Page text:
Too often we believe what we want to, not what the facts suggest. It is a struggle to be objective, but it is a struggle well worth undertaking.

The first story

Let me try to present, as objectively as I possibly can, two stories that might explain what is going on.

The first has been articulated most popularly by Rafizi Ramli – a man whose sharp intelligence is reflected crystal clear in the politically savvy tone he used to make his argument.

This story suggests that we are on the edge of a crisis; that forces linked to former Prime Minister Dr. Mahathir Mohamad are looking to dethrone Prime Minister Najib Abdul Razak, and instigate an era of unprecedented racial and religious strife.

This story has it that in order to take Putrajaya, it is imperative that Anwar be a state assemblyman of Selangor. That is all that Rafizi claims at this point, but I think it is not too much of a stretch to assume that he means that Anwar must become the Selangor Menteri Besar in order to effectively use Selangor as a “launchpad” to take over Putrajaya.

It is nothing short of comical to think that Anwar has some other role to play as a state assemblyman alone.

This story also has it that “option is key” – that somehow the ability to chose between Khalid, Anwar and someone else does not represent potential instability, but is rather some kind of ace up PKR’s sleeve against the UMNO leviathan.

Given the process that needs to be carried out in order to change the Menteri Besar, the Palace dynamics and the uncertain position that PAS will take, it seems to me that this move will actually create great instability all around, where once the only instability existed was those perpetrated incessantly by party leaders.

There is also a warning about Selangor becoming Kedah, despite the fact that while Pakatan lost Kedah in the last elections, Selangor increased its seat count by eight times more than any other state government that gained more seats in GE13. Other people allude to reasons that they “can’t talk about” things behind the scenes that we “wouldn’t understand”.

If we were really privy to all the discussions and the real reasons, I personally don’t think we wouldn’t understand; it’s more like we wouldn’t approve. That’s why we haven’t been made privy to them, and are served in their place steaming piles of horse manure.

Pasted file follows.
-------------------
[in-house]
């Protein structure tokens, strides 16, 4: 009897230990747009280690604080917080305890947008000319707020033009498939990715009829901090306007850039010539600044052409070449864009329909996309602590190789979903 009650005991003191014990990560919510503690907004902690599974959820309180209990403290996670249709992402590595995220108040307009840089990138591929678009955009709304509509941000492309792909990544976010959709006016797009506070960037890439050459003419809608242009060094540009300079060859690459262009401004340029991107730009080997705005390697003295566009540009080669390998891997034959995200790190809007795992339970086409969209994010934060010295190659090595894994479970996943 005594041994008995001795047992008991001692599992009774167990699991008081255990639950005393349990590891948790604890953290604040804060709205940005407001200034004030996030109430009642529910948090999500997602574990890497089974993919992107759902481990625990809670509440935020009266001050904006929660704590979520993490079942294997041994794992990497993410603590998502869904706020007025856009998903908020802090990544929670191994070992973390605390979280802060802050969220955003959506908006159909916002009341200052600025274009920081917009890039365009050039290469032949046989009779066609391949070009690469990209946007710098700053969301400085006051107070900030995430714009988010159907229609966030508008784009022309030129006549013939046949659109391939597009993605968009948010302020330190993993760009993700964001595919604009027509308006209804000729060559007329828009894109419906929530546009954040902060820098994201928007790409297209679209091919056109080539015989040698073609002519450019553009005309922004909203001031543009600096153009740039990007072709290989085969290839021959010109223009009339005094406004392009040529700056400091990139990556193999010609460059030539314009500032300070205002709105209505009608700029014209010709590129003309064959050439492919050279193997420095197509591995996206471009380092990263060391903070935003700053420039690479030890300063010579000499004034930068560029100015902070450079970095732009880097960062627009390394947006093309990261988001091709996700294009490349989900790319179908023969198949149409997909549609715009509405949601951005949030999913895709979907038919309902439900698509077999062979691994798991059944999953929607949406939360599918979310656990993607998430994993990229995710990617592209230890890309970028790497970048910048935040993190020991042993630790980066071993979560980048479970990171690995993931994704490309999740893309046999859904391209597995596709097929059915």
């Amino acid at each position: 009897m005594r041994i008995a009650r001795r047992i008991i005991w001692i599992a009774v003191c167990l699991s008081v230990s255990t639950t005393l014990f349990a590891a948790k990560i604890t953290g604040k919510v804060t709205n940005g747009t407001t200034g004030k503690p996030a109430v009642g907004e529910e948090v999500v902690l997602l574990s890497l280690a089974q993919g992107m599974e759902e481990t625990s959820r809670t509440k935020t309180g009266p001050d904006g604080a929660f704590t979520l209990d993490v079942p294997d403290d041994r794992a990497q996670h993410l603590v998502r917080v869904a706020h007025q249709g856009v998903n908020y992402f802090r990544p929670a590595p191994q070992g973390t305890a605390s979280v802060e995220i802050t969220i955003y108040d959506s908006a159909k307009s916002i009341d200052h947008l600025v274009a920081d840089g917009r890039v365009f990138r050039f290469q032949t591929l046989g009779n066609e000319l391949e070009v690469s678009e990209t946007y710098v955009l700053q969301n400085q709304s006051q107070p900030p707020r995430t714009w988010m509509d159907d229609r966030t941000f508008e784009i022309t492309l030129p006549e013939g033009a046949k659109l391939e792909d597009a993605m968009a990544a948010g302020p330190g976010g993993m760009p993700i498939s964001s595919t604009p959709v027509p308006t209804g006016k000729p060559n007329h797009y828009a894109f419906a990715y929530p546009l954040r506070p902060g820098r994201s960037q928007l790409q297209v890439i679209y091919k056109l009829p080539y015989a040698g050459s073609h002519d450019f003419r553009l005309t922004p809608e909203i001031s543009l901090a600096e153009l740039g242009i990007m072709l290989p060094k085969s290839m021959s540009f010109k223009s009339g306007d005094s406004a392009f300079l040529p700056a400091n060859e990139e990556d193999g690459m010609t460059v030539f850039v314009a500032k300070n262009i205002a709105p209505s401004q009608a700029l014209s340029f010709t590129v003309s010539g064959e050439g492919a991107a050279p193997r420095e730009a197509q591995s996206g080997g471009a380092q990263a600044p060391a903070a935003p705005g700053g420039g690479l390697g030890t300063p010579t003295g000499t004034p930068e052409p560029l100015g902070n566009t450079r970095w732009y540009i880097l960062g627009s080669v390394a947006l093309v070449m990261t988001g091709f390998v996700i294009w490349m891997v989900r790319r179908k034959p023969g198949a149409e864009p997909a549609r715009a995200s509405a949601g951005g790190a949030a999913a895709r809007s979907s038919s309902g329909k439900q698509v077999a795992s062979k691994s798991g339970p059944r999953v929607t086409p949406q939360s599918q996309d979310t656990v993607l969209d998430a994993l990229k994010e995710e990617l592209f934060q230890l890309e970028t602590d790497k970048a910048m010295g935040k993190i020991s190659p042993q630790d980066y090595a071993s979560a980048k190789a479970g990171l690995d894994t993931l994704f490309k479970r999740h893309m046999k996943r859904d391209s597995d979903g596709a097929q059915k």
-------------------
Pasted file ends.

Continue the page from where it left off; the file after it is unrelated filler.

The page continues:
The second story

Now let’s try another story. In this story, Khalid runs the state in a way that makes the people happy, but makes politicians unhappy. The last thing I want to do is make things up out of thin air. To elaborate on the previous statistic – in GE13, Negeri Sembilan increased its state assembly seats by one; Penang did the same. Selangor increased its seats by eight.

People love to yell until they’re blue in the face, saying that this or that is what the public really thinks, but this hard statistic is nevertheless incontrovertible. It does not prove conclusively that the public is happy with Khalid, but there are more statistics that provide statistics that suggest the opposite (which is quite remarkable, considering Khalid’s complete deprioritisation of public relations work).

Recently, in a poll by The Star, Khalid was top choice for Menteri Besar, obtaining nearly the same number of votes as the next two candidates put together (Anwar and Rafizi).

I could be wrong, but was there a Merdeka Center poll some years back where Khalid was shown to be a more popular leader than Anwar? If so, I can’t imagine it made Anwar feel too good.

The part where Khalid makes politicians unhappy I think goes without saying – sometimes for perfectly valid reasons, reasons I myself have experienced and been frustrated by. Are they reasons enough to remove him? For my money, not by a long shot.

In any case, Khalid probably thinks it is beneath him to defend his record (can you imagine anyone else in his position maintaining the relative silence that he has?), so I won’t presume to do it for him.